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Claim: Anti-Smoking Ads Not Working

Youth anti-smoking ads made by tobacco companies have mixed messages and may end up encouraging kids to smoke, a public health expert testified for smokers seeking punitive damages.

"In some ways I think these commercials are not only ineffective but they're actually sending out messages that may promote tobacco among kids," Dr. Michael Siegel, an expert on cigarette promotions, testified Tuesday.

He was speaking for 300,000 to 500,000 sick Florida smokers seeking a multibillion-dollar award to punish the nation's five biggest cigarette makers for decades of misconduct.

The jury already has ruled against the industry and awarded $12.7 million in compensatory damages to three smokers representing the class.

Tobacco attorneys fought an attempt by smokers to show anti-smoking commercials that Siegel considers effective. Circuit Judge Robert Kaye previewed 10 minutes of commercials and allowed the jury to see a few of them.

Siegel derided Philip Morris' $74 million youth anti-smoking program compared to the industry's $6 billion annual advertising and promotion budget.

"In reality, I don't think this company is spending a penny in a true effort to try to get youth to stop smoking," he said. "It's either ineffective or it's actually going to programs or to advertising that's actually going to make smoking more appealing to youth."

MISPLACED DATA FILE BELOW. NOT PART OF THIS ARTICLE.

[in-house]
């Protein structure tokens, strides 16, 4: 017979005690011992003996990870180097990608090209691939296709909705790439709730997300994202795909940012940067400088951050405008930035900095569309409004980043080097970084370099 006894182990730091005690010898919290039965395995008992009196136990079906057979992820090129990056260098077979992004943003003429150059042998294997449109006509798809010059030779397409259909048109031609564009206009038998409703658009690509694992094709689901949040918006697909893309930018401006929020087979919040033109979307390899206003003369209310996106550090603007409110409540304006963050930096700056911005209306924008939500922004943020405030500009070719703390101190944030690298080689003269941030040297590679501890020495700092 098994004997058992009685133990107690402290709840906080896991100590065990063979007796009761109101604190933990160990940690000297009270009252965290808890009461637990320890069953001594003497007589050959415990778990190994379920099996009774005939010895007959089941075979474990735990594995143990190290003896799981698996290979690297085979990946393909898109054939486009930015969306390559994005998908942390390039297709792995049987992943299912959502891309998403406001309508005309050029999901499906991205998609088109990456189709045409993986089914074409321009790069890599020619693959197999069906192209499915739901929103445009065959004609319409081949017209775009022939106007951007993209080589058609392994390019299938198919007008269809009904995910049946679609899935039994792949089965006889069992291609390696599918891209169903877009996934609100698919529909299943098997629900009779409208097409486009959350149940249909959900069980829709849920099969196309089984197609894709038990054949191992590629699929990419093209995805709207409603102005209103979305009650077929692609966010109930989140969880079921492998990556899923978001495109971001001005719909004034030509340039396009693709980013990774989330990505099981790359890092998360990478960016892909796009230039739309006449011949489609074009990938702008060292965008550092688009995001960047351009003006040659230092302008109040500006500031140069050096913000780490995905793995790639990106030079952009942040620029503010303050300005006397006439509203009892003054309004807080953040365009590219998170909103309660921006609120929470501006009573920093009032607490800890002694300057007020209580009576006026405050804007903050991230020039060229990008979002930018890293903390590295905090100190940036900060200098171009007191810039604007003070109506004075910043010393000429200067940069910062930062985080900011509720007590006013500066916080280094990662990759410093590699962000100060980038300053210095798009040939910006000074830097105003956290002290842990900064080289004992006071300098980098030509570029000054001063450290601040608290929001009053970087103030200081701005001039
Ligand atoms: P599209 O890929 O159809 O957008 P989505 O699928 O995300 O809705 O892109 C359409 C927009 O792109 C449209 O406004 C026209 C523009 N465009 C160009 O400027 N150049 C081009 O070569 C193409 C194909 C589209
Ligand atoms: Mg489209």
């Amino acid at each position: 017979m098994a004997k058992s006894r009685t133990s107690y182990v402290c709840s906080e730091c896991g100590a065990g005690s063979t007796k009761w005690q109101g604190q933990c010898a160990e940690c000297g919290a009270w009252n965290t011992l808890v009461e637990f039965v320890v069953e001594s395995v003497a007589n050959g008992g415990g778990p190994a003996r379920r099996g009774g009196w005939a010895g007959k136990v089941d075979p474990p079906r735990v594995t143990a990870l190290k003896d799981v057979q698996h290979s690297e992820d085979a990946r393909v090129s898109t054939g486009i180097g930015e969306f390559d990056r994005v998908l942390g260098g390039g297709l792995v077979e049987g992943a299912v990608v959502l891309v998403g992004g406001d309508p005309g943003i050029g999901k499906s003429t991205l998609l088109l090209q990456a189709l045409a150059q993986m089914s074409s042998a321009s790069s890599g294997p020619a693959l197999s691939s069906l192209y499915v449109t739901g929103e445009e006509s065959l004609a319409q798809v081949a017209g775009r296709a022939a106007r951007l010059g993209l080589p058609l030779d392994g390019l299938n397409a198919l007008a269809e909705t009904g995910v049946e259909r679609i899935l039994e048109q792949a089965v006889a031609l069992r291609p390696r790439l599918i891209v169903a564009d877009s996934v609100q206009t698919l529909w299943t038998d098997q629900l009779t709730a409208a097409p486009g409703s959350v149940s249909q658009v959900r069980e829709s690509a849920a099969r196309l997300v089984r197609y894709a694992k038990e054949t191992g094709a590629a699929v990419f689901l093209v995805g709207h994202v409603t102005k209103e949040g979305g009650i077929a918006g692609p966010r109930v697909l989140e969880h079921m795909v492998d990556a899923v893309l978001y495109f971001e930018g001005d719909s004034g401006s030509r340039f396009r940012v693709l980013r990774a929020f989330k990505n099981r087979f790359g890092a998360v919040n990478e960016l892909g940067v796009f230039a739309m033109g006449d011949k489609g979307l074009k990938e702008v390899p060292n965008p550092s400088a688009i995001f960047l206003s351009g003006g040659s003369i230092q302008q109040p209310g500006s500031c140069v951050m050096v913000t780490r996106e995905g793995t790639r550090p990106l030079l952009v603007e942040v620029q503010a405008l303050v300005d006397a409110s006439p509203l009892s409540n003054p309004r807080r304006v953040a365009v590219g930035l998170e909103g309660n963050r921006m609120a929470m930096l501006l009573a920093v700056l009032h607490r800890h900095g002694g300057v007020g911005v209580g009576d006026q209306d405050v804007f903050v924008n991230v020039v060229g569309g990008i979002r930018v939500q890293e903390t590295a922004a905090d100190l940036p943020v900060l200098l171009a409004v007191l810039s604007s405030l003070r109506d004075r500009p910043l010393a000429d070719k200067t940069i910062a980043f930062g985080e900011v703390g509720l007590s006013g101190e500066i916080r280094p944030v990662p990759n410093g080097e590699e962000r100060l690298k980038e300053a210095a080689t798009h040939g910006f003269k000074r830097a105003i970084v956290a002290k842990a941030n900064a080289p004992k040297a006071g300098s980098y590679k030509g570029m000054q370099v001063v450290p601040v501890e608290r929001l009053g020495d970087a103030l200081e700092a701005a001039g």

On cross-examination, Philip Morris attorney Brad Lerman walked Siegel though examples of the company's anti-smoking efforts, giving jurors a preview of testimony from company witnesses during the defense case.

The testimony challenges the industry's theme that it has changed its ways since the trial began in 1998 and should not be required to pay more than its $254 billion commitment to state lawsuit settlements.

The defendants are Philip Morris Inc., R.J. Reynolds Tobacco Co., Brown & Williamson Tobacco Corp., Lorillard Tobacco Co., Liggett Group Inc. and the industry's Council for Tobacco Research and Tobacco Institute.

By Catherine Wilson